denver & the west

 
Rainbow Family mostly unfazed by wildfire risks

 
By Steve Lipsher 
Denver Post Staff Writer

 
Yuriy Rudenko plays with his son Daniel on Saturday at the Rainbow Family
gathering, where Daniel had his face painted. Some 20,000 Rainbows are
expected to hike into the woods for the get-together. (Post / Daniel
Zollinger)   

 

 
Clark - Before the self-appointed fire monitor known as Circus Maximus tells
his fellow Rainbow Family members the bad news that they have to extinguish
their campfires, he often likes to get them high. 

 
"It takes away a bit of their hostility," he said Saturday, where the annual
Rainbow Family gathering was picking up steam going into the Fourth of July
holiday in the woods north of Steamboat Springs. 

 
While many of the 20,000 Rainbows expected to show up here are anticipating
fellowship, spiritual revival and harmony, the subject of a fire ban enacted
this week has the potential to boil the blood of even the most serene New
Ager. 

 
"I get called the Fire Nazi," said Circus Maximus, a veteran of the
gathering who comes from Seattle. "If it's really cold out, I'll give them
hand warmers." 

 
Although the group's leadership council for years has forbidden individual
campfires by unanimous consent, enforcement falls to the group's few Fire
Nazis and U.S. Forest Service officers, who are viewed with general disdain.

 

 
"We're trying to make this work," said Marcia Rose-Ritchie, a forest
resource officer "We know they're going to (have fires) anyway. So we're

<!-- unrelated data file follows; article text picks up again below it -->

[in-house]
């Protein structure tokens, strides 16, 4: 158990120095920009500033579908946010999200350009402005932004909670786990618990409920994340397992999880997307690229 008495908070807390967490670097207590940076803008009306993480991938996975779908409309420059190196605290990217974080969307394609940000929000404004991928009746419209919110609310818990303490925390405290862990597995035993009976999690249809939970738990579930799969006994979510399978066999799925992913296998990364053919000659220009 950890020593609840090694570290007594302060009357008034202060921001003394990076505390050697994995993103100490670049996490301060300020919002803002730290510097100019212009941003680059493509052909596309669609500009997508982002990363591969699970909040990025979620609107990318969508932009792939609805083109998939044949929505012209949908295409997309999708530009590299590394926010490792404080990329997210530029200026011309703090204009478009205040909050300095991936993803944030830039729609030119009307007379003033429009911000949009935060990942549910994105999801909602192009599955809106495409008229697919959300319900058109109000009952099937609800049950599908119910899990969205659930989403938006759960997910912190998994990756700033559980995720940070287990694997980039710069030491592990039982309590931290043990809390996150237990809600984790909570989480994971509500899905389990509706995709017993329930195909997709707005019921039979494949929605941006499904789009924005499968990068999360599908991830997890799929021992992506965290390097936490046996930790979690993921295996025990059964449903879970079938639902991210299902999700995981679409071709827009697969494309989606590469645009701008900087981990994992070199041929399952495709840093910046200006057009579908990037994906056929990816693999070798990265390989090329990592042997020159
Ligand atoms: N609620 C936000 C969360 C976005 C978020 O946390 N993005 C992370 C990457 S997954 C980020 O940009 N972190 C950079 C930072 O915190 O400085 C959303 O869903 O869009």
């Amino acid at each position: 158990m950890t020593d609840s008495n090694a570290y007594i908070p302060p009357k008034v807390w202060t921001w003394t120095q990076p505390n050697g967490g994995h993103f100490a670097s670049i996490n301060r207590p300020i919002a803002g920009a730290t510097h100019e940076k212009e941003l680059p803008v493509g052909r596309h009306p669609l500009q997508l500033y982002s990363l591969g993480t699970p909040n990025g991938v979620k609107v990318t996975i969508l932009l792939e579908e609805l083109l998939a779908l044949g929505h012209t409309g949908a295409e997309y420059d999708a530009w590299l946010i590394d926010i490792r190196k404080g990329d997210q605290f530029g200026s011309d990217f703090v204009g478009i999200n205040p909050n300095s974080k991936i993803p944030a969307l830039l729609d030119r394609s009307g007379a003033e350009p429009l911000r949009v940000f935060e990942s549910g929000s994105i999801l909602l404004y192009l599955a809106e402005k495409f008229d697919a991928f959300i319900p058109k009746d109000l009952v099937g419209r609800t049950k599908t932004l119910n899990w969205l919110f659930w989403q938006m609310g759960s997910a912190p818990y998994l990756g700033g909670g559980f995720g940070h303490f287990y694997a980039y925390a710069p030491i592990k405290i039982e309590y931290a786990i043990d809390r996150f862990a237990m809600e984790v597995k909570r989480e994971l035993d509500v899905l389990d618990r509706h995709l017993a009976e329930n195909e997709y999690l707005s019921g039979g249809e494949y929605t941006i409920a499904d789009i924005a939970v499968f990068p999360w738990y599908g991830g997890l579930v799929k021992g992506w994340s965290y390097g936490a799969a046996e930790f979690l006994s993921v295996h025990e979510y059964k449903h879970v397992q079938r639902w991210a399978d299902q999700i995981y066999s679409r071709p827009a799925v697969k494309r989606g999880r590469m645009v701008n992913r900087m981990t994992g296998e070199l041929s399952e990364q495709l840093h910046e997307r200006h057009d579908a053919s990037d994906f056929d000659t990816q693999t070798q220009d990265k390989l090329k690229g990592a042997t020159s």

trying to make it enforceable." 

 
A countywide fire ban means only "permitted" kitchen and community fires are
allowed at this gathering, and those must meet strict guidelines that spell
out the depth of fire pits and the lack of branches overhead. 

 
And if a fire breaks out? 

 
"We tell them to get to the meadow, and we'll get an evacuation plan,"
Rose-Ritchie said, acknowledging that such an event could be catastrophic. 

 
Staring at a map of lightning strikes in the region from Friday, Kent
Foster, a Forest Service fire-management officer, said the threat of a
wildfire tearing through the stands of beetle-killed trees is so severe that
he loses sleep at night about it. 

 
"That's really our concern, is safety," he said as he headed out into Big
Red Park for another day of spreading the word about the fire danger and
evacuation plans. 

 
A single dirt road, lined on both sides with parked cars, means fire trucks
and rescue equipment can't get into the area, and members of the Rainbow
Family would have trouble getting out quickly if a fire burns out of
control. 

 
As a result, the agency has placed a team of 10 firefighters who rappel from
helicopters on standby at the Steamboat Springs airport. 

 
The Rainbows, however, are not fazed. 

 
Twelve years ago, at a gathering in Pinedale, Wyo., the leaderless group
pulled together with bucket brigades and shovels and put out a wildfire that
grew to 8 acres. 

 
"Most fires are started in places where no one else is around," said a
Rainbow participant who uses the moniker Tender Hawk, as he dug a
grave-sized fire pit. "Here, there are thousands of people around." 

 
Looking like refugees from the '60s, a stream of hundreds of modern-day
hippies on Saturday continued to lug in camping equipment, organic food and
jester-like diabolos - a bow-tie top spun on a string spanning two sticks -
on the dusty 2-mile trail to the sprawling encampment. 

 
From aging Deadheads to teenage runaways, new arrivals were met with hugs,
heartfelt greetings of "welcome home" and a poetic couplet reminder: "Loving
you, too/Cover your poo." 

 
Scattered over six square miles of the forest are hundreds of personal tents
and bigger central camps, ranging from the swing-set-adorned kiddie village
to the barter-only trade village in the bustling "downtown" area, near the
dried-up mud-wrestling pit.